Plans announced for petrol site in Arrowtown

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Petrol pumps are set to return to Arrowtown. 

Mobil removed its pumps from the town in 2007 and Auckland-based Makaraka Estate, which subsequently bought the Shaw’s Garage site, announced plans for a $2.6 million development but couldn’t get it over the line. 

Now, Mountain Scene can reveal Dunedin-based RD Petroleum is in talks with neighbours of a bare site on the corner of 

Wiltshire and Berkshire Streets – opposite Shamrock Motors, the old Shaw’s Garage – where it plans to install an unmanned fuelling station. 

A resource consent application’s imminent. 

RD Petroleum’s chairman Les Wilson says his company’s mission has been to return petrol – something he says is an essential service – to South Island communities. 

They’ve managed to do that in 15 towns so far. 

The company – majority-owned by Wilson Holdings, a company associated with Wilson and his family, and 49 per cent owned by BP Oil New Zealand – already owns pumps in places such as Te Anau, Tarras, Ranfurly, Kurow and Hyde. 

“That’s been the backbone of our operations right from day one,” Wilson says. 

Generally, Arrowtowners – who are forced to drive to Queenstown or further afield to fuel up – have been supportive of the move, he says. 

“For those who live in Arrowtown it’s quite inconvenient and time-consuming going through the process to get fuel.” 

However, locals will still have their say – the consent application will be publicly notified.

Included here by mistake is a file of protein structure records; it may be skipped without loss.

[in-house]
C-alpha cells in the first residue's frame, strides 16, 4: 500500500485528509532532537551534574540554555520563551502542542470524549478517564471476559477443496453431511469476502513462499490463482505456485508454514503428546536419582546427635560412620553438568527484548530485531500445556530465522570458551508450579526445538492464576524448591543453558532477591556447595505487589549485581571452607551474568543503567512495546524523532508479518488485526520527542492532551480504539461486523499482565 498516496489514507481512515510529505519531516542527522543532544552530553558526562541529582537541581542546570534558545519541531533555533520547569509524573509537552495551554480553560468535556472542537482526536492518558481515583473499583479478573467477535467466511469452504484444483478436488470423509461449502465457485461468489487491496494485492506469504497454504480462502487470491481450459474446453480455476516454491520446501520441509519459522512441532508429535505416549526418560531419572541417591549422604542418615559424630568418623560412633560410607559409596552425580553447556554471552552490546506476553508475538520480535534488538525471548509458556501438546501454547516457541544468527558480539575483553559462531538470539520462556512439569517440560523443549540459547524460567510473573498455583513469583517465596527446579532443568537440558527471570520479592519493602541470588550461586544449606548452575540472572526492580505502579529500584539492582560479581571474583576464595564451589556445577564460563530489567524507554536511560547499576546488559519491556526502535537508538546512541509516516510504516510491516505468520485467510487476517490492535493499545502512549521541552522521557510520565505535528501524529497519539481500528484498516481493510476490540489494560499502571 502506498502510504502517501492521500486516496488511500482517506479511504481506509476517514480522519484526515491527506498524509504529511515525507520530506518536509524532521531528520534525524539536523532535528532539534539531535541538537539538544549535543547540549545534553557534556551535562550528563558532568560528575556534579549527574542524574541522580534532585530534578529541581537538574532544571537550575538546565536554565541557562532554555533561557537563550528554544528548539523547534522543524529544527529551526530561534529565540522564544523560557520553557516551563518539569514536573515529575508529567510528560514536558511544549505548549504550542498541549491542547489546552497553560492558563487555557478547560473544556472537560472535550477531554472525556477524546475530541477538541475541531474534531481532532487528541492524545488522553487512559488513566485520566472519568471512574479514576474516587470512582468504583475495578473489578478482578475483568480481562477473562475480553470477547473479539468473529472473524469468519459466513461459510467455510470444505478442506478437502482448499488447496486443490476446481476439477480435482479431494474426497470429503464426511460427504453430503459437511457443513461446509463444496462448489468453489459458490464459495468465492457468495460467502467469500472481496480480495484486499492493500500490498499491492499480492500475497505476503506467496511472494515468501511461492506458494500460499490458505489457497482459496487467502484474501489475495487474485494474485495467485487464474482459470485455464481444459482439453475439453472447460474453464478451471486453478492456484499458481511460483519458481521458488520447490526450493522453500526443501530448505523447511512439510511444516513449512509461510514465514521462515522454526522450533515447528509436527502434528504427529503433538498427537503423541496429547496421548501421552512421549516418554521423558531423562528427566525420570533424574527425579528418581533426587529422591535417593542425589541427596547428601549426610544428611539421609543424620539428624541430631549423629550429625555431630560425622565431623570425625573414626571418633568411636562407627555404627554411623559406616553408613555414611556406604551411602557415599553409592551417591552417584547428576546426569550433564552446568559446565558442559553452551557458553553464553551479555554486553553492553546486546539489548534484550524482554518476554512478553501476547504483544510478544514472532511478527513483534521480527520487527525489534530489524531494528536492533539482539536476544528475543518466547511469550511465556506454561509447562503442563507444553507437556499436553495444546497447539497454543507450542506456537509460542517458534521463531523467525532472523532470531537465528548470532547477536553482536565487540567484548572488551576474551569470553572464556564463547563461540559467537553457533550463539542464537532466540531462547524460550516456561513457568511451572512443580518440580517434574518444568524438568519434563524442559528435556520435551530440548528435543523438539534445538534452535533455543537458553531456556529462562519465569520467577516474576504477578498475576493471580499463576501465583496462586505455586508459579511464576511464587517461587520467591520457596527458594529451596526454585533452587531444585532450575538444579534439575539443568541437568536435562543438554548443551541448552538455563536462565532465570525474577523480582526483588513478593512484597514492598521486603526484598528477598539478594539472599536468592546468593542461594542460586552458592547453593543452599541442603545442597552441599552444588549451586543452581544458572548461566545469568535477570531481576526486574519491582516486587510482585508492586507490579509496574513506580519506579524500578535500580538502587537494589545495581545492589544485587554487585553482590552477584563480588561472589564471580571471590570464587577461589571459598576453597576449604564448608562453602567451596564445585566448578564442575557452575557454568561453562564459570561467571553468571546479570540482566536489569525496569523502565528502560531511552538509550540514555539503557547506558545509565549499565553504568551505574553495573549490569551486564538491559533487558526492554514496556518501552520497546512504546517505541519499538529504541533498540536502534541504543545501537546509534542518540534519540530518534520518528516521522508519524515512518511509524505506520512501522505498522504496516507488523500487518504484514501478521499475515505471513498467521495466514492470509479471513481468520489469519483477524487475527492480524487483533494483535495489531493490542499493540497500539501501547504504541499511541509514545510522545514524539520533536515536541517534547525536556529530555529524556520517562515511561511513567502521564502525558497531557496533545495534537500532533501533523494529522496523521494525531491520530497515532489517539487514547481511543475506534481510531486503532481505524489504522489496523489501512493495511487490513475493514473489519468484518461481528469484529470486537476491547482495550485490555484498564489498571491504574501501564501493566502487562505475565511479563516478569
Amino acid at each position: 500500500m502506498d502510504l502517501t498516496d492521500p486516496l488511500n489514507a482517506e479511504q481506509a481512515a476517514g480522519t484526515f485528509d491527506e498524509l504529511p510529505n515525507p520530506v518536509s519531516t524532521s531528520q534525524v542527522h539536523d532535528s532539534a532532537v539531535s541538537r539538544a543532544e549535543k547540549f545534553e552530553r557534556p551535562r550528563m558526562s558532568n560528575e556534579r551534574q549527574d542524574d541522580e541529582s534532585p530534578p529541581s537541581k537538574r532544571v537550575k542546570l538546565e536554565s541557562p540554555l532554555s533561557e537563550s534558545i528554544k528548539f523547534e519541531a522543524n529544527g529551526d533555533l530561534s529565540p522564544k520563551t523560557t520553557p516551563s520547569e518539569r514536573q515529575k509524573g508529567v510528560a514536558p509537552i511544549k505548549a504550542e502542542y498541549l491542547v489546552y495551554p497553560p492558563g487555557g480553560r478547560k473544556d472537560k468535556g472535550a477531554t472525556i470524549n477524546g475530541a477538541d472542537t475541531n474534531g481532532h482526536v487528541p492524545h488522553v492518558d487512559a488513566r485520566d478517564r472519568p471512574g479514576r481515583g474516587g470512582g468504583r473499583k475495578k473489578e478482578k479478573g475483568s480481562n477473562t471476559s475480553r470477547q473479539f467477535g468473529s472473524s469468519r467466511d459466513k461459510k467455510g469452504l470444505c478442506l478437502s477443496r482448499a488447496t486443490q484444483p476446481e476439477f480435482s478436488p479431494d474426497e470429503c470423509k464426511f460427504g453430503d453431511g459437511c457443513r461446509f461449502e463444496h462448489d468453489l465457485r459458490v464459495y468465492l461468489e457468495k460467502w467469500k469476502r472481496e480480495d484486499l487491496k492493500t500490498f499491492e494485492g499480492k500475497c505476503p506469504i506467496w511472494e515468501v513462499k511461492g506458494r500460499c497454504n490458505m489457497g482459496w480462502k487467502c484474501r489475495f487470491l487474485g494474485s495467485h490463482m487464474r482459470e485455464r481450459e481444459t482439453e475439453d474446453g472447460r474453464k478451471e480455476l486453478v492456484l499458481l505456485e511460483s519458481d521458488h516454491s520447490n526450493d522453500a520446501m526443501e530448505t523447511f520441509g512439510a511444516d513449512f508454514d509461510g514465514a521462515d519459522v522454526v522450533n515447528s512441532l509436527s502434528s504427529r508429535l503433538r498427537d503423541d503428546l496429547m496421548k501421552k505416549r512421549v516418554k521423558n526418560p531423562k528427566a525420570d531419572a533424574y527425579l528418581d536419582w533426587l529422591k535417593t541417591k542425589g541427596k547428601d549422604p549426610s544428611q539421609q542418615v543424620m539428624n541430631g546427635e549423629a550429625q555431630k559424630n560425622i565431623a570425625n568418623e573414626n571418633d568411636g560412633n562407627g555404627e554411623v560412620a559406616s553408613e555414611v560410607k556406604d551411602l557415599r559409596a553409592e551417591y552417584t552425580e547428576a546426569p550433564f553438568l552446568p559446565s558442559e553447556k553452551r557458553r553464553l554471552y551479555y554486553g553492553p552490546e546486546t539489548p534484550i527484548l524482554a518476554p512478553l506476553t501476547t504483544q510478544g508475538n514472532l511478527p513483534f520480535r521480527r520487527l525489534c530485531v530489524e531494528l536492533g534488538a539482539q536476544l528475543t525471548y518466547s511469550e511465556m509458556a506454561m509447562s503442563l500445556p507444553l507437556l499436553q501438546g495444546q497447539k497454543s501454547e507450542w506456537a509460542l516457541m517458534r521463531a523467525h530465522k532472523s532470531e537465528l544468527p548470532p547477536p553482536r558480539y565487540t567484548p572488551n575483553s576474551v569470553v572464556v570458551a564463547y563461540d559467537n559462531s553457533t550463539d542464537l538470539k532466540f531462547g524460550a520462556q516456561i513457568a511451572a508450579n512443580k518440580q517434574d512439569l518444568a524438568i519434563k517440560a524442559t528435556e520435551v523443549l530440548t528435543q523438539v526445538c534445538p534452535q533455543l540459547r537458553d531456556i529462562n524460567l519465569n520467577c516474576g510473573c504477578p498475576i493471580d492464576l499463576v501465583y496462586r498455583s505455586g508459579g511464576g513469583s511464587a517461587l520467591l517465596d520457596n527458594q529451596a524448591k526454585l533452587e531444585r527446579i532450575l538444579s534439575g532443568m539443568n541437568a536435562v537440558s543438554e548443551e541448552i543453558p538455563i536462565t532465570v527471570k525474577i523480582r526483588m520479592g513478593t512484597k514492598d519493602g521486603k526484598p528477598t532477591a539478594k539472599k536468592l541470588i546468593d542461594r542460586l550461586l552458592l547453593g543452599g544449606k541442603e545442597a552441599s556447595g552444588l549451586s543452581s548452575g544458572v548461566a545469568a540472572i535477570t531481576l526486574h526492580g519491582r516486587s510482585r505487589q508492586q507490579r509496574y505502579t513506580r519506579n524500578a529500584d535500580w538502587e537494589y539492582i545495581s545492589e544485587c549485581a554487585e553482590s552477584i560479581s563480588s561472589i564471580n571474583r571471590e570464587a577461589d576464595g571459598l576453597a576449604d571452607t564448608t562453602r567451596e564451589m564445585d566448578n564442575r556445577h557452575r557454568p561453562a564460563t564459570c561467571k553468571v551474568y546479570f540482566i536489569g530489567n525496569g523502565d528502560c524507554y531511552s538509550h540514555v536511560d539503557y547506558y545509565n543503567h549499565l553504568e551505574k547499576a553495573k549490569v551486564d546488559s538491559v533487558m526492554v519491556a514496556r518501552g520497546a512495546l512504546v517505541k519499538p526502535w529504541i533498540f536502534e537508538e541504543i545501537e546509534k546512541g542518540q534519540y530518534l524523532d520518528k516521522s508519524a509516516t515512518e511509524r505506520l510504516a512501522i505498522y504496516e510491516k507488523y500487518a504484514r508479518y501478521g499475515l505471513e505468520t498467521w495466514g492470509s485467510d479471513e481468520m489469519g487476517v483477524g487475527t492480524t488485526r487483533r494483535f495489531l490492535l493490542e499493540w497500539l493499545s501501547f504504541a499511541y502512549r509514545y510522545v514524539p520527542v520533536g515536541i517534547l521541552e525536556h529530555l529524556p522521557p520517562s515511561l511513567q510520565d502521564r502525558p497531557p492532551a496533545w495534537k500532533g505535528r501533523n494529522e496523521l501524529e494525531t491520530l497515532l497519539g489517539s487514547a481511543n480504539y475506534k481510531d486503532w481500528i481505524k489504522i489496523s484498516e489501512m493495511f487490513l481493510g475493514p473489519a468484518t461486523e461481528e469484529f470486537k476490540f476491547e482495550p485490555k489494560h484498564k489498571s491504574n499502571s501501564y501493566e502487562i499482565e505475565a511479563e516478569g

Wilson says the fact technology has evolved to the point where pumps can be unmanned – 24-hour sites operated by card payments – has made petrol pumps in small towns commercially viable. 

The total cost to install pumps in Arrowtown, including consent planning, design and landscaping, should be between $400,000 and $500,000. 

In a nod to the historic town’s heritage character, the company’s spending extra money to put the tanks underground. 

“There’s no guarantees here – it’s a calculated risk,” Wilson says. 

“But we’re confident the site will be well-used by the locals and the travelling public. It’s still a risk, though. 

“We could go and spend that money in other locations but we feel Arrowtown justifies the investment.” 

Arrowtown councillor Lex Perkins says: “Here’s hoping it will go through the hurdles and be granted a licence to operate.” 

RD Petroleum’s core business is distributing and selling bulk storage fuel in rural areas and to commercial customers like golf clubs. 

Last year’s census puts Arrowtown’s population at 2445 people – up 13.7 per cent on 2006. 

The population of the historic tourist town swells in summer with crib owners and campers, not to mention the many day visitors arriving by bus. 

According to the census, the town’s biggest employers are the accommodation and food services industry and construction firms. 

About a fifth of Arrowtowners were born overseas, the census says.